There are many money traps we have to look out for in life: Getting into debt, an elaborate wedding, blindly signing for loans and more. But this holiday season, the money traps will come from your own generous and giving nature and how it can get the better of you, and your wallet. Can you see yourself starring in any of these costly holiday roles? (For related reading, also take a look at Host A Holiday Party For Less.)

IN PICTURES: 5 Money-Saving Shopping Tips

The Excessive Homemade Gifter
If you are planning on giving a thoughtful gift of homemade baked treats this year, be careful of feeling like it's just not enough. There's no need to rush out and buy a "real" gift. Although it may only cost you a fraction of the retail price to make your own chocolates, it doesn't mean they are any less worthy. Consider the time, labor and love that goes into making those treats to be worth more than just buying a box of chocolates for friends and family, not to mention that homemade usually tastes better, too.

To put it in perspective, make a list of what you plan to give along with the time spent in baking, crafting and wrapping those treats, and step back to look at what it'll cost you in time and money.

The Too-Fair Gifter
It's a wonderful trait to always want to treat everyone on your list equally, but it can get out of control when you try to be too fair. For instance, if your son asked for a single, costly present this year, but your daughter asked for a bunch of lower-priced items, don't start trying to buy more for your son because you feel like your daughter has more. Set a budget for each child stick to it, even if it means some one only receives one present.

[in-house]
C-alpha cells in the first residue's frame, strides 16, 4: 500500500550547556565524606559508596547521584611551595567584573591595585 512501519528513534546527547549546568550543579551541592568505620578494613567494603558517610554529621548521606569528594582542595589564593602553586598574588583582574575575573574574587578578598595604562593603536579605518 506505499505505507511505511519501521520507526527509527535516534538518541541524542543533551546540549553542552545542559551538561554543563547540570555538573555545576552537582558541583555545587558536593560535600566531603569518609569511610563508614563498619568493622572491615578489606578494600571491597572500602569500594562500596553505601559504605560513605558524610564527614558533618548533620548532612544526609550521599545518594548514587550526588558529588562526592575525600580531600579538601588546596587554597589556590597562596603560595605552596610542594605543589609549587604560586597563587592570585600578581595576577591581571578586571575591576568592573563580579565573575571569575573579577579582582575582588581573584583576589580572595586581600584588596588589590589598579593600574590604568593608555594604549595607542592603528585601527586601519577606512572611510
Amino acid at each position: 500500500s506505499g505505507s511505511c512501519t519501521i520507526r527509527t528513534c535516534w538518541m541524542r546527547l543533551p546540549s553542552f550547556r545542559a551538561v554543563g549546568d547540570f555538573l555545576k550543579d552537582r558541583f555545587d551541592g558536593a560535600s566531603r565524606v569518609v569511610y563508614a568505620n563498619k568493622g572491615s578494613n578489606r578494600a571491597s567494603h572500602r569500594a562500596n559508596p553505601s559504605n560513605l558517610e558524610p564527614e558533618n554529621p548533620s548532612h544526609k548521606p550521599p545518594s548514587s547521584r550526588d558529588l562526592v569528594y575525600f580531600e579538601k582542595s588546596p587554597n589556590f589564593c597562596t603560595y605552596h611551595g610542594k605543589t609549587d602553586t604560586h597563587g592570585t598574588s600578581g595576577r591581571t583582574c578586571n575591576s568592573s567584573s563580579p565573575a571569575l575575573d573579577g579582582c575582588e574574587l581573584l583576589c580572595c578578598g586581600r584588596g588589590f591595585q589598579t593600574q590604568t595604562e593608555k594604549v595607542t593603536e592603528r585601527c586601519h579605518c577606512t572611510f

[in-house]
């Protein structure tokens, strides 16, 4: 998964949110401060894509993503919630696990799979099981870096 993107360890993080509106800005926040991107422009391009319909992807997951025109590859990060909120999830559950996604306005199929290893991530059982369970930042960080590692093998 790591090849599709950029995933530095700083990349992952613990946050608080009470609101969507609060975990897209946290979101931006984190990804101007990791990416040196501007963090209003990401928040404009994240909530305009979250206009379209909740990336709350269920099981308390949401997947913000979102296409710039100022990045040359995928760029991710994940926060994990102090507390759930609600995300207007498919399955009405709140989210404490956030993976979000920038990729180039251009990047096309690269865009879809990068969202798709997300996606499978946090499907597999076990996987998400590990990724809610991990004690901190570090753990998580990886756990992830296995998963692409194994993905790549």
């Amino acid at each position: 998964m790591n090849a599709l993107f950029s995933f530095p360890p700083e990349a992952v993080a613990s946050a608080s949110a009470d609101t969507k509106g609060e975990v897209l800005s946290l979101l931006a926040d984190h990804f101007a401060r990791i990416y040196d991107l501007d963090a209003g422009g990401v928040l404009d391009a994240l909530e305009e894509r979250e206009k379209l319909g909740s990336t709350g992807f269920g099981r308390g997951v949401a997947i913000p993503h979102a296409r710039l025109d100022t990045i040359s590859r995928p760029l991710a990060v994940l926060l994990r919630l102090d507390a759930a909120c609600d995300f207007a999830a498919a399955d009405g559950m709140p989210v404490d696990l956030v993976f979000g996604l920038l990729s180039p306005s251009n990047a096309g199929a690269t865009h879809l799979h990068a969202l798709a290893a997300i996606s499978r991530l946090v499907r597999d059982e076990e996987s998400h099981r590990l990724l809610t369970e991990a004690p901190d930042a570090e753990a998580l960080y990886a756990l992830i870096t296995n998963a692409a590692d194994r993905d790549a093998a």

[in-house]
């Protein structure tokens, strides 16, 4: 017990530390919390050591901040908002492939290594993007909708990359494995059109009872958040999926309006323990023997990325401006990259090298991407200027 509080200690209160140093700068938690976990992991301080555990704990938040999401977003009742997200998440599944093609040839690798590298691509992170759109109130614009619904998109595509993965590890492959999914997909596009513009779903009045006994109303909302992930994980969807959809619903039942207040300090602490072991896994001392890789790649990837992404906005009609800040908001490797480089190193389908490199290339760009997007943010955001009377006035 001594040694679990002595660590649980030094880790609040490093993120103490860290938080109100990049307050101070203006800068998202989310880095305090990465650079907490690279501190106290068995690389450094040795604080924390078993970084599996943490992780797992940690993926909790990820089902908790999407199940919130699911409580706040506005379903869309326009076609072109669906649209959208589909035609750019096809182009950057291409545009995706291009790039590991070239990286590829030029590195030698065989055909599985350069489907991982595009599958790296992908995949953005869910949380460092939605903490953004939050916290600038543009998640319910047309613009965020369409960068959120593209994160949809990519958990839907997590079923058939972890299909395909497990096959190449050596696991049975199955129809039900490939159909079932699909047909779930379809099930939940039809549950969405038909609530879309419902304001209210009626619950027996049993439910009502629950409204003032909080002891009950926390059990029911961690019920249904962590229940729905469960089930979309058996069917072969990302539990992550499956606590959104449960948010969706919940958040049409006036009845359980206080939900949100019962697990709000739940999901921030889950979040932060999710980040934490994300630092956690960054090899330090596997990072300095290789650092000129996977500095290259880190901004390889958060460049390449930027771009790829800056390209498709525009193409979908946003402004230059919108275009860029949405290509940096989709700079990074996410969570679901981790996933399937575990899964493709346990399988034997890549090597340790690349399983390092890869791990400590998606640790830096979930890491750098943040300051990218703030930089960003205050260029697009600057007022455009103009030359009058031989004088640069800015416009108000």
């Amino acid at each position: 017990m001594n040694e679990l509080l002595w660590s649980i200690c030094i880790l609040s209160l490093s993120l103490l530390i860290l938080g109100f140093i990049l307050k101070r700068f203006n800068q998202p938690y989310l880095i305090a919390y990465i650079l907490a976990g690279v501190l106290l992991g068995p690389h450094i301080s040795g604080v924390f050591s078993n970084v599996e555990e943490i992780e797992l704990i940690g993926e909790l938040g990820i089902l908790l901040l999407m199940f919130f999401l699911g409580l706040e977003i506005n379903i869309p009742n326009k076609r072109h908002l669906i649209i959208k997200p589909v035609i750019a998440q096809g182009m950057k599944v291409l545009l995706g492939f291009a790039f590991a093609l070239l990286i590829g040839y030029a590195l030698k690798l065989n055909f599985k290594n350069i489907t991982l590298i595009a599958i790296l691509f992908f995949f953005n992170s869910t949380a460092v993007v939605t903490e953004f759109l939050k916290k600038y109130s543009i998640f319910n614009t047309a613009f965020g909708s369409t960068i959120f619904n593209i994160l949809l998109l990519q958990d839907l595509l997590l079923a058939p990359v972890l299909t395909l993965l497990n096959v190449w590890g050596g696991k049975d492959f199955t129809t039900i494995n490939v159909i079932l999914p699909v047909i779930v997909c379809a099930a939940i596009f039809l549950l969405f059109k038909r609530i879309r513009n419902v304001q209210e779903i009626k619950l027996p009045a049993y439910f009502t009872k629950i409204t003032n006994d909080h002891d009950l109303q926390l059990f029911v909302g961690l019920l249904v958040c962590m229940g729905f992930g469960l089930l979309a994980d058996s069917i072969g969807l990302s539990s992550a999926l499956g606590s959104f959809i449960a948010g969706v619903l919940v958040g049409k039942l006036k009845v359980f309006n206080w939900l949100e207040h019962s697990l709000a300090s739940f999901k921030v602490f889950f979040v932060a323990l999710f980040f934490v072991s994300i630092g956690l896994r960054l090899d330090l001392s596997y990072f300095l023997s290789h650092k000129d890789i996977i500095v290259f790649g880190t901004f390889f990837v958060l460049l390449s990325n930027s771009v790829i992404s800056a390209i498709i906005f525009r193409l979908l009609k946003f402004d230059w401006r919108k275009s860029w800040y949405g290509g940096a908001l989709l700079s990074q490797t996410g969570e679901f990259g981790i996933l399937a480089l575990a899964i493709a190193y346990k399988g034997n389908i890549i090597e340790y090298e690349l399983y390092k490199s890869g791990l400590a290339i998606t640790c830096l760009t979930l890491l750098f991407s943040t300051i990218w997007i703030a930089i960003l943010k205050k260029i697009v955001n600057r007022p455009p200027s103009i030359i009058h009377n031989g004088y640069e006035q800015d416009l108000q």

Fair gifters also fall prey to feeling guilty over saving money by buying gifts on sale, so they end up spending over budget to equalize the gift giving. Instead of spending the money, consider putting those savings into a future education savings account.

IN PICTURES: 5 Ways To Control Emotional Spending

The Surprised Gifter
You should have expected it - your new neighbors showed up with an unexpected gift for the whole family, but you are caught totally empty-handed. In an effort to reciprocate their goodwill, you rush out to buy yet another gift which is the straw that breaks your holiday budget's back. Think about it this way: if there wasn't an established tradition of gift giving, how could you have anticipated it? Cut yourself some slack and next time, set aside a slush fund for those unexpected gifts, or add your neighbors to next year's budget.